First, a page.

This topic led me to think of a type of LSD from the late 1960’s called Orange Sunshine. This acid was developed and produced in large quantities by a fellow named Nicholas Sand and was introduced into San Francisco in 1967. My peak acid use was 1968-1973 and I distinctly remember getting some of the drug in small orange, barrel-shaped doses that I think may very well have been Sand’s Orange Sunshine. If so, this was considered to have been some of the purest and best acid ever made and Sand cranked out millions of doses. That some of it made its way to the Midwest is totally believable. I was at that time living in Champaign-Urbana and attending the University of Illinois.

I cannot honestly say it was the orange barrels that were the best acid I ever had. I indulged in various types of the drug with colorful names such as Purple Haze, Windowpane, and various forms of blotter acid. Considering my tripping history is it any wonder that I was at the U of I for 5 years earning over 120 hours of semester credits and no degree. I changed majors numerous times and perhaps this inability to focus was in part due to my LSD usage but who knows. There were certainly many political, social, and cultural currents at the time that I was swept up into. Demonstrating against the Vietnam war certainly took up a lot of time and could easily have occupied as many hours as did tripping my brains out. I did spend a fair amount of time worrying that I would be drafted and end up dead in a rice paddy. I was though protected from that fate by a high draft lottery number and was never called.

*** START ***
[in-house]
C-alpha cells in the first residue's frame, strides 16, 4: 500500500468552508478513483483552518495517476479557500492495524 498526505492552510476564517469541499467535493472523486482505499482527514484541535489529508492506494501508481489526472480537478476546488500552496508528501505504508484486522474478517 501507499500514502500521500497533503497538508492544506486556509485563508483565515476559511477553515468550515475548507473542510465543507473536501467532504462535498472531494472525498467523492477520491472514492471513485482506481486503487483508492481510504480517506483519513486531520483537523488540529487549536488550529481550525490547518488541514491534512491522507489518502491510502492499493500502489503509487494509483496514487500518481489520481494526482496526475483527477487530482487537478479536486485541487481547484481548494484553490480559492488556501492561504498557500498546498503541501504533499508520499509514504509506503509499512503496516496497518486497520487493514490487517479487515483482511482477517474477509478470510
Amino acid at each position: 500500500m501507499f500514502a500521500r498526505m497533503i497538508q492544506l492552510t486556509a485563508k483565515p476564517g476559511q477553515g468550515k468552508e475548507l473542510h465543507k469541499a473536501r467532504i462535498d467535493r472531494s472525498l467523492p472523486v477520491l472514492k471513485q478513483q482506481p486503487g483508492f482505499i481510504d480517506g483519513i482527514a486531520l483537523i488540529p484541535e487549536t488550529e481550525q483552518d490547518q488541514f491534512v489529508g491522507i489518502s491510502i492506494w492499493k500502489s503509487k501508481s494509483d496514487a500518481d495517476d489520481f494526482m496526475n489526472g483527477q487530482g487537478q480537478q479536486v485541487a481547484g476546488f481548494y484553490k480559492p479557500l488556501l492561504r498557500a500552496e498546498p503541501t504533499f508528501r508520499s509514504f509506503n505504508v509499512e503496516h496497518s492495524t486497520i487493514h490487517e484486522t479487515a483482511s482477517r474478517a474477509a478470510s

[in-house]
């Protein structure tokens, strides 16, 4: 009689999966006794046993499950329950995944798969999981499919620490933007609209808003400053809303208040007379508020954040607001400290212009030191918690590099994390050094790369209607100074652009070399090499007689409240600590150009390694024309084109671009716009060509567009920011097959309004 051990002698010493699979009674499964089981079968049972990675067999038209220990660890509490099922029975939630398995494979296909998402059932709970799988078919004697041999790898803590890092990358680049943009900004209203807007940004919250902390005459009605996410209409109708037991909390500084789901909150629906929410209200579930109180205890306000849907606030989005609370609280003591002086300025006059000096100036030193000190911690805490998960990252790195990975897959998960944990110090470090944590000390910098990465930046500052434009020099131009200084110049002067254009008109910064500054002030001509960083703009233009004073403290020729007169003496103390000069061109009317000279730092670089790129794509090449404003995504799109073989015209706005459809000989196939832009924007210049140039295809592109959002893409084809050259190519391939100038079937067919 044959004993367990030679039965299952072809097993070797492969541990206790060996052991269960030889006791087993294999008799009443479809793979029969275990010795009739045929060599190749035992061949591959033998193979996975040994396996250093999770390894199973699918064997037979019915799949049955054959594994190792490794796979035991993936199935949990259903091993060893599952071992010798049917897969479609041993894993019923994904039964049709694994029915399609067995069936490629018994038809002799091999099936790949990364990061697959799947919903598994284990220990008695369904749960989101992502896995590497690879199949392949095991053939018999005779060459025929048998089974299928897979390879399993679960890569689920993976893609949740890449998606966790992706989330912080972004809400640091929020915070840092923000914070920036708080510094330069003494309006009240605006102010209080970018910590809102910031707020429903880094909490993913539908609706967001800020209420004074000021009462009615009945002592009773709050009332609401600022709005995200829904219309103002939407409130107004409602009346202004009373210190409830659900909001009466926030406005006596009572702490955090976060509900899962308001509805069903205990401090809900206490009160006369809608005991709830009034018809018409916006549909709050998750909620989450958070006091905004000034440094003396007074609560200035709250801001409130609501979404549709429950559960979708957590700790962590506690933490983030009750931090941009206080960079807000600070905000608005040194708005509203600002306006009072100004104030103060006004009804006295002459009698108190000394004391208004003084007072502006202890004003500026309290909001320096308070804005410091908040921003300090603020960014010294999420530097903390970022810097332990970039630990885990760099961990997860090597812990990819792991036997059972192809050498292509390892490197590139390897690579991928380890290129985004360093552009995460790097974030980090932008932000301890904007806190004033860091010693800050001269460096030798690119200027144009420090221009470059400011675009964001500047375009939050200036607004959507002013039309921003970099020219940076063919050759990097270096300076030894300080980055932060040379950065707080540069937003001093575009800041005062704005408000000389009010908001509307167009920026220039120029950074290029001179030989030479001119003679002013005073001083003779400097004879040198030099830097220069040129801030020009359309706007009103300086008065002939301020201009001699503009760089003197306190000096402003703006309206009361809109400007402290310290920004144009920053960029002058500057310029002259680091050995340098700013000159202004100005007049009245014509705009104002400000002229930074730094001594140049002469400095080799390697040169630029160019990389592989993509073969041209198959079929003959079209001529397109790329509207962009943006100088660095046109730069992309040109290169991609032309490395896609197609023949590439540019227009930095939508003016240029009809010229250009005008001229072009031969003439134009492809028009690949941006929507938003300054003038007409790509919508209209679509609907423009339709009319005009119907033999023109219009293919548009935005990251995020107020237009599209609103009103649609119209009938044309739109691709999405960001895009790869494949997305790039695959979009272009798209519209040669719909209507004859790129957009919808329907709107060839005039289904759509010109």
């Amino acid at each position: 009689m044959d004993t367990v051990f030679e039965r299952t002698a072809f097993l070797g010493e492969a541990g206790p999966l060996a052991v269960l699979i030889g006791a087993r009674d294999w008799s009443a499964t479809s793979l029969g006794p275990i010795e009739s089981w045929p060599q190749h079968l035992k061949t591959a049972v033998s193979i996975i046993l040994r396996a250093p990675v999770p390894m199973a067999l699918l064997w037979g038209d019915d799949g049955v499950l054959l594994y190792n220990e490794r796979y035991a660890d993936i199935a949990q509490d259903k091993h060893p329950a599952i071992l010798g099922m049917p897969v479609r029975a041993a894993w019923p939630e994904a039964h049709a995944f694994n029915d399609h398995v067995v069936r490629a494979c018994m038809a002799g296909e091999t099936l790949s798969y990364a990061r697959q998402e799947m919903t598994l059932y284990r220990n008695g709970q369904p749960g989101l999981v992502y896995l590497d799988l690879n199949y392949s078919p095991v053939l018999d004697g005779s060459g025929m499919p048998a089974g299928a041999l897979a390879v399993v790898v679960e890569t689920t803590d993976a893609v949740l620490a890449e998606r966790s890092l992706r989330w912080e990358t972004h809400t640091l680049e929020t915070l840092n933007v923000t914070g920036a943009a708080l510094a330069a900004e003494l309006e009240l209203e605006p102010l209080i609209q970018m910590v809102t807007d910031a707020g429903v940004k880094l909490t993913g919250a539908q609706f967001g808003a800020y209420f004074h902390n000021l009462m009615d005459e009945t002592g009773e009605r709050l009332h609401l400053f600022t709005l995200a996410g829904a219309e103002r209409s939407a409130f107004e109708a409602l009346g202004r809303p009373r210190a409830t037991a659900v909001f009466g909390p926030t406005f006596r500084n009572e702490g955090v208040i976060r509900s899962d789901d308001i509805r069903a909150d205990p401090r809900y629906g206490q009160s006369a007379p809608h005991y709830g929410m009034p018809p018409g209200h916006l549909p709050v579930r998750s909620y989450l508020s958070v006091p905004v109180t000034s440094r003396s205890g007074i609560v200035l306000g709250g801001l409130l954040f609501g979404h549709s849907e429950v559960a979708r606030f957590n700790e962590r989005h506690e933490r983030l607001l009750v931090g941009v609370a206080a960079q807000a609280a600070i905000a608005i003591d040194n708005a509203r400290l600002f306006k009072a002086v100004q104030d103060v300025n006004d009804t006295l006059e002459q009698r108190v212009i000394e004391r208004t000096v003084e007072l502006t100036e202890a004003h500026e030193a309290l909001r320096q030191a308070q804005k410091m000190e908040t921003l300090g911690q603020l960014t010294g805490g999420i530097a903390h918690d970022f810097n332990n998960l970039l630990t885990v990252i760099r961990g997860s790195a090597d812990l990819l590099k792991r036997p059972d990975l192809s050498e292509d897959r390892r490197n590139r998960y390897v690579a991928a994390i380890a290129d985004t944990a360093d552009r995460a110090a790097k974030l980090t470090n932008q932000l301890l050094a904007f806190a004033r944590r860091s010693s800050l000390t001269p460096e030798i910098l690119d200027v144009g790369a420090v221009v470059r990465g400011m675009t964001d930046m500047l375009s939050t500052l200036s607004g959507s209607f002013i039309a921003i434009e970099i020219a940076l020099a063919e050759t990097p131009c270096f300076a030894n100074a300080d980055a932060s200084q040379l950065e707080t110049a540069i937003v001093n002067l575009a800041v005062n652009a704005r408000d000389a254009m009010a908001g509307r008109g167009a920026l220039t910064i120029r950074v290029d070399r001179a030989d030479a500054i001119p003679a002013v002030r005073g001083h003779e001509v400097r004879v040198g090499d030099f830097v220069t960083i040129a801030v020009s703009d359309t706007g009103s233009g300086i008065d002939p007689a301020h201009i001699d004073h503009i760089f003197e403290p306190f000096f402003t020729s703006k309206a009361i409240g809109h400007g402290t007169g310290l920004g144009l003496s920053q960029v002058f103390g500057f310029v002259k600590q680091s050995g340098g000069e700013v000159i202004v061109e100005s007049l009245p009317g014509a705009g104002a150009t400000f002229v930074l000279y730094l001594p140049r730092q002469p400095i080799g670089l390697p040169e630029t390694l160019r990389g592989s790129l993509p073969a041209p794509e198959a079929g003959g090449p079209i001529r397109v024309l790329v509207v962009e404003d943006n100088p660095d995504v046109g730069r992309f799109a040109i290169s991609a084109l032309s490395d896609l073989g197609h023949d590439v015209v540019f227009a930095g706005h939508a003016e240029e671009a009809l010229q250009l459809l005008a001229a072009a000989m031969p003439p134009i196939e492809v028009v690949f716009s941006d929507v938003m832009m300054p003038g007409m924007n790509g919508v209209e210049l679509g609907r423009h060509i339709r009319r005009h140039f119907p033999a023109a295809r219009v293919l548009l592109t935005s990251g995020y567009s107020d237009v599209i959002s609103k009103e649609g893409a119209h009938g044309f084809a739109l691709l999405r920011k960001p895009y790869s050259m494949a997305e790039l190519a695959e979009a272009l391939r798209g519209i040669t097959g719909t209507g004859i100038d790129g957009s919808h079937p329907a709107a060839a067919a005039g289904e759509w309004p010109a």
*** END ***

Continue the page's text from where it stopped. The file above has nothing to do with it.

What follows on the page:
Mr. Sand, again the creator of Orange Sunshine, took his first dose back in the mid-60’s when LSD was still legal. Per an article in the LA Times written in 2017 shortly after his death at age 75, he spent his first trip sitting naked and crossed-legged in front of a fire and supposedly heard a voice telling him that his job on the planet would be to produce LSD for the masses. He was successful at this making per his own estimation 140 million hits of the drug, again per the LA Times story.

Sand was a true believer in psychedelics and their power to change the world. He did three years in prison following a raid of his lab in 1996 in Canada claiming that the authorities confiscated enough acid to turn on every Canadian twice.

He claimed to have provided doses for soldiers in Vietnam hoping to end the war and prisoners in jail among many countless others including most likely yours truly.  Sand honestly believed that psychedelics could change the world for the better. Who knows perhaps it was this Sunshine that led me to Denver and into a four decades-plus career in nursing?

Link provided for the LA Times Story from 1977: